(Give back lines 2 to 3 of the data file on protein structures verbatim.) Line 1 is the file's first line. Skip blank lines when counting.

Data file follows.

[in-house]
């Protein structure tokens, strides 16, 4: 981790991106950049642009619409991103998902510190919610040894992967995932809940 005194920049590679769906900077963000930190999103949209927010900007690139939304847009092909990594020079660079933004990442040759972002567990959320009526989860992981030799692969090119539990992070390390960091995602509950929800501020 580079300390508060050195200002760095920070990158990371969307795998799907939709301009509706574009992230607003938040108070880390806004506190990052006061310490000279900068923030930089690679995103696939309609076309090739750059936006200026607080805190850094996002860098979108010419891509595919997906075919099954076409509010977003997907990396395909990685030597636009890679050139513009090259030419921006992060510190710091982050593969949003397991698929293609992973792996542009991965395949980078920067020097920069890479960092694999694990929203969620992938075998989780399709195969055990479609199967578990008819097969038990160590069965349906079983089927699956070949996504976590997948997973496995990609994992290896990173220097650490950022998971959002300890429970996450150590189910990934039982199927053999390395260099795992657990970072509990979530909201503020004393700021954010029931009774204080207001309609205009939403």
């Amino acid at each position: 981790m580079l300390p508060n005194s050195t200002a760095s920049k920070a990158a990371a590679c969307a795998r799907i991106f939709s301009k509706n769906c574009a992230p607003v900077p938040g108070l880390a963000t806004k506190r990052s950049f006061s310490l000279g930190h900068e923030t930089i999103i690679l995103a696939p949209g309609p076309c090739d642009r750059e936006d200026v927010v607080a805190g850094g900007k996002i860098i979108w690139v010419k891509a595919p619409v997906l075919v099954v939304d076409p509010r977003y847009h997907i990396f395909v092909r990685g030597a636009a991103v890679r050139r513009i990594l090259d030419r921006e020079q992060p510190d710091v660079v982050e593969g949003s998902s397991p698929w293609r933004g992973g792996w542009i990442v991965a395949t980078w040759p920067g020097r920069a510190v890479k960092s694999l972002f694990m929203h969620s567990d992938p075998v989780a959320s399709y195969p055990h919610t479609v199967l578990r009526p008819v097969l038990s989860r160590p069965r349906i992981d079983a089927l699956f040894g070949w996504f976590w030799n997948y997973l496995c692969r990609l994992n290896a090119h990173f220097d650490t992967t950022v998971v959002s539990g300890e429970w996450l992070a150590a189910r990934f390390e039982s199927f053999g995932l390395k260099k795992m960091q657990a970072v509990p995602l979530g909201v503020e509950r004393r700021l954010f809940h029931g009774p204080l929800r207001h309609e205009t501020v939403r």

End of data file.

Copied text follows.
């Protein structure tokens, strides 16, 4: 981790991106950049642009619409991103998902510190919610040894992967995932809940 005194920049590679769906900077963000930190999103949209927010900007690139939304847009092909990594020079660079933004990442040759972002567990959320009526989860992981030799692969090119539990992070390390960091995602509950929800501020 580079300390508060050195200002760095920070990158990371969307795998799907939709301009509706574009992230607003938040108070880390806004506190990052006061310490000279900068923030930089690679995103696939309609076309090739750059936006200026607080805190850094996002860098979108010419891509595919997906075919099954076409509010977003997907990396395909990685030597636009890679050139513009090259030419921006992060510190710091982050593969949003397991698929293609992973792996542009991965395949980078920067020097920069890479960092694999694990929203969620992938075998989780399709195969055990479609199967578990008819097969038990160590069965349906079983089927699956070949996504976590997948997973496995990609994992290896990173220097650490950022998971959002300890429970996450150590189910990934039982199927053999390395260099795992657990970072509990979530909201503020004393700021954010029931009774204080207001309609205009939403």
């Amino acid at each position: 981790m580079l300390p508060n005194s050195t200002a760095s920049k920070a990158a990371a590679c969307a795998r799907i991106f939709s301009k509706n769906c574009a992230p607003v900077p938040g108070l880390a963000t806004k506190r990052s950049f006061s310490l000279g930190h900068e923030t930089i999103i690679l995103a696939p949209g309609p076309c090739d642009r750059e936006d200026v927010v607080a805190g850094g900007k996002i860098i979108w690139v010419k891509a595919p619409v997906l075919v099954v939304d076409p509010r977003y847009h997907i990396f395909v092909r990685g030597a636009a991103v890679r050139r513009i990594l090259d030419r921006e020079q992060p510190d710091v660079v982050e593969g949003s998902s397991p698929w293609r933004g992973g792996w542009i990442v991965a395949t980078w040759p920067g020097r920069a510190v890479k960092s694999l972002f694990m929203h969620s567990d992938p075998v989780a959320s399709y195969p055990h919610t479609v199967l578990r009526p008819v097969l038990s989860r160590p069965r349906i992981d079983a089927l699956f040894g070949w996504f976590w030799n997948y997973l496995c692969r990609l994992n290896a090119h990173f220097d650490t992967t950022v998971v959002s539990g300890e429970w996450l992070a150590a189910r990934f390390e039982s199927f053999g995932l390395k260099k795992m960091q657990a970072v509990p995602l979530g909201v503020e509950r004393r700021l954010f809940h029931g009774p204080l929800r207001h309609e205009t501020v939403r």